Semi-permanent happiness can be bought for $.99 at the local corner store, possibly in a Buy One Get One Free sale.
On absolutely terrible days, when all I want to do is throw on my pajama pants and hide in some blankets, I have a reoccurring thought. God I want chocolate. This usually happens because I’m at school, or in a car, and I don’t have my pajama pants. Instead, I have a conveniently small Snickers in my messenger bag that promises a tiny hint of gratification guaranteed to boost my mood a little bit.
Once, during a rather vicious argument with my best friend, complete with screaming and threats to hate each other forever, it got to the point where I needed to walk away before I said something unforgivable. What did I do? I went to my bag and grabbed a Twix. I received the most savage pleasure ever just by crunching that poor Twix bar to crumbs, then; I offered the other bar to my friend as an olive branch. I managed to work my aggression out on a candy bar.
Unusually, my mom and I have a good relationship, with minimal yelling. But, since I’m a teenager, eventually I’ll do something to send her off on a rampage (like ignore the dishwasher for four days). After the tongue-lashing, I can either keep my head down for a couple days, or I can buy a Coffee Crisp. The two-inch thick wafer cookie with a creamy coffee center says, I’m sorry, I love you, I’ll do better. Luckily for me, Coffee Crisp doesn’t cost much; otherwise I might actually have to follow through on that last one.
Halloween was big (and I mean big), when I was in elementary school. Dressing up, obnoxious music and parties galore, it was the one day a year where kids could run wild with their dads (Christmas doesn’t count- who wants to tear it up in 8 inches of snow and parachute pants?) while the moms passed out sweets. On a good Halloween, the take could be an entire pillowcase. I gorged myself on Milky Ways and traded with my siblings for the preferred candy (it wasn’t a hardship to give up my Reese’s Peanut Butter Cups for my brother’s 3 Musketeers-that sucker), strengthening sibling bonds and creating future favors (“Remember that time I gave you my Baby Ruth for absolutely nothing? Yeah, time to pay the piper, sis. I want…” fill in the blank).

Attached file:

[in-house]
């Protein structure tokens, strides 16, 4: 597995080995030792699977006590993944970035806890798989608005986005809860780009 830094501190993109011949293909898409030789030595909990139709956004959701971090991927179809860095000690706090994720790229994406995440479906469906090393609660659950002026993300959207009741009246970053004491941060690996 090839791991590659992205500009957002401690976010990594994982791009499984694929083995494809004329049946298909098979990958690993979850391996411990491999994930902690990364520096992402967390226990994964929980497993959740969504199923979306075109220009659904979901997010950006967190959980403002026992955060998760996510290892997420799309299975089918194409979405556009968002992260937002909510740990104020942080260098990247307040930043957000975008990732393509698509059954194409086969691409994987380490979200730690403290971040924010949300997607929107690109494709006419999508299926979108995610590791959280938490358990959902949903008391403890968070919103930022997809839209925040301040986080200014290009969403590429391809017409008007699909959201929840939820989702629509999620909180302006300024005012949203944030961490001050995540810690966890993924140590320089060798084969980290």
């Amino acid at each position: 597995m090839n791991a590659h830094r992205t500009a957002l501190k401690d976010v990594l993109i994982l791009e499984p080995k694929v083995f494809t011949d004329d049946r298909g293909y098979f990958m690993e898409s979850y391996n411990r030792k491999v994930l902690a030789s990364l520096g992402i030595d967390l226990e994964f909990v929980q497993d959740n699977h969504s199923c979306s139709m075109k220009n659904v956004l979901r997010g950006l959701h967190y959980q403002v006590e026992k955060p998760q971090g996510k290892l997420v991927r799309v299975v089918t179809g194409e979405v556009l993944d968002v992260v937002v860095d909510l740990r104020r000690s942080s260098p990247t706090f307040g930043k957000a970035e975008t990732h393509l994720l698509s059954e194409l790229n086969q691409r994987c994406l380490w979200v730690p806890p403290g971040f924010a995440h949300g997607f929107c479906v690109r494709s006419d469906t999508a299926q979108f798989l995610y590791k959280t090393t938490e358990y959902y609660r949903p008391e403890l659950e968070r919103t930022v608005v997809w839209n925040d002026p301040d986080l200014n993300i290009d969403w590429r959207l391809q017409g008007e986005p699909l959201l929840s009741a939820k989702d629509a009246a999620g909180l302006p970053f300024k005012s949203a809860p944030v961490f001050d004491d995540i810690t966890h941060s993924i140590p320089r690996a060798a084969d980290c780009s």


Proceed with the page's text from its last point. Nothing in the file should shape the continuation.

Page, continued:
People often say, “With enough duct tape, I can save the world.” (People also say, “With enough duct tape, I can take over the world.” Funny how that works.) I personally think that’s a load of bologna. Duct tape just sticks things together, usually without the objects’ consent. The saying should be “Enough chocolate will save the world,” because while I don’t have very good memories of adhesive strips, I have thousands of chocolate.
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